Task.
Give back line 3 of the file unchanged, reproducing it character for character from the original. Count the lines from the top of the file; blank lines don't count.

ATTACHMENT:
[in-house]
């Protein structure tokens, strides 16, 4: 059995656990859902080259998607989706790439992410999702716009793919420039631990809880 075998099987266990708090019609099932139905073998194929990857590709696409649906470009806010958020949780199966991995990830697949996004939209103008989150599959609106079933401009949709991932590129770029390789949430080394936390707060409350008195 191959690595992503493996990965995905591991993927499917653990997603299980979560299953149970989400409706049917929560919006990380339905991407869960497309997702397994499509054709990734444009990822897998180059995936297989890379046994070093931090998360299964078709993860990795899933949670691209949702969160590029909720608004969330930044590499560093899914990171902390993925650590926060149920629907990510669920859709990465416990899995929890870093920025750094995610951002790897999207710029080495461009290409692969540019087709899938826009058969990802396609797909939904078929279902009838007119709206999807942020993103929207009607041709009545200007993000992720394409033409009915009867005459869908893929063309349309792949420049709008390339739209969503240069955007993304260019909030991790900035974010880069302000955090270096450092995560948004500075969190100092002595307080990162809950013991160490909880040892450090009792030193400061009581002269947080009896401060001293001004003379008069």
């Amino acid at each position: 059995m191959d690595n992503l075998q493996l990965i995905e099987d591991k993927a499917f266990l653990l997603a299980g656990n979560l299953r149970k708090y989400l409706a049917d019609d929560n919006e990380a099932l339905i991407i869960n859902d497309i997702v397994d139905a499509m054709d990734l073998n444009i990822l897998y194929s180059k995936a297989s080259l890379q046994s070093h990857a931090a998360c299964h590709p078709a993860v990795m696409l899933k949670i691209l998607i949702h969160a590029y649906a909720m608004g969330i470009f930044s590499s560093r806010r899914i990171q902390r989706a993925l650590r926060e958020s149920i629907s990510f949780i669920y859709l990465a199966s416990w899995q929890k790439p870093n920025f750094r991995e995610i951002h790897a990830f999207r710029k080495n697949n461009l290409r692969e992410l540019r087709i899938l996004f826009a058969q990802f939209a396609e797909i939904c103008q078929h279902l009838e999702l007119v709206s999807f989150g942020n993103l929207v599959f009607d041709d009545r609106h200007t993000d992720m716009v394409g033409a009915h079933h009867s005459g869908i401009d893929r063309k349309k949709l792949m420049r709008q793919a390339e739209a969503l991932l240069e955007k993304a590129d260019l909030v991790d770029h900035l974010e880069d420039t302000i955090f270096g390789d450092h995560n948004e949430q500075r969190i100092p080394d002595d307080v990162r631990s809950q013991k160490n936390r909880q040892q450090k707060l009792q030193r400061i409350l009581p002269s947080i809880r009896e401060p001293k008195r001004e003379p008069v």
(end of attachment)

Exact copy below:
């Amino acid at each position: 059995m191959d690595n992503l075998q493996l990965i995905e099987d591991k993927a499917f266990l653990l997603a299980g656990n979560l299953r149970k708090y989400l409706a049917d019609d929560n919006e990380a099932l339905i991407i869960n859902d497309i997702v397994d139905a499509m054709d990734l073998n444009i990822l897998y194929s180059k995936a297989s080259l890379q046994s070093h990857a931090a998360c299964h590709p078709a993860v990795m696409l899933k949670i691209l998607i949702h969160a590029y649906a909720m608004g969330i470009f930044s590499s560093r806010r899914i990171q902390r989706a993925l650590r926060e958020s149920i629907s990510f949780i669920y859709l990465a199966s416990w899995q929890k790439p870093n920025f750094r991995e995610i951002h790897a990830f999207r710029k080495n697949n461009l290409r692969e992410l540019r087709i899938l996004f826009a058969q990802f939209a396609e797909i939904c103008q078929h279902l009838e999702l007119v709206s999807f989150g942020n993103l929207v599959f009607d041709d009545r609106h200007t993000d992720m716009v394409g033409a009915h079933h009867s005459g869908i401009d893929r063309k349309k949709l792949m420049r709008q793919a390339e739209a969503l991932l240069e955007k993304a590129d260019l909030v991790d770029h900035l974010e880069d420039t302000i955090f270096g390789d450092h995560n948004e949430q500075r969190i100092p080394d002595d307080v990162r631990s809950q013991k160490n936390r909880q040892q450090k707060l009792q030193r400061i409350l009581p002269s947080i809880r009896e401060p001293k008195r001004e003379p008069v």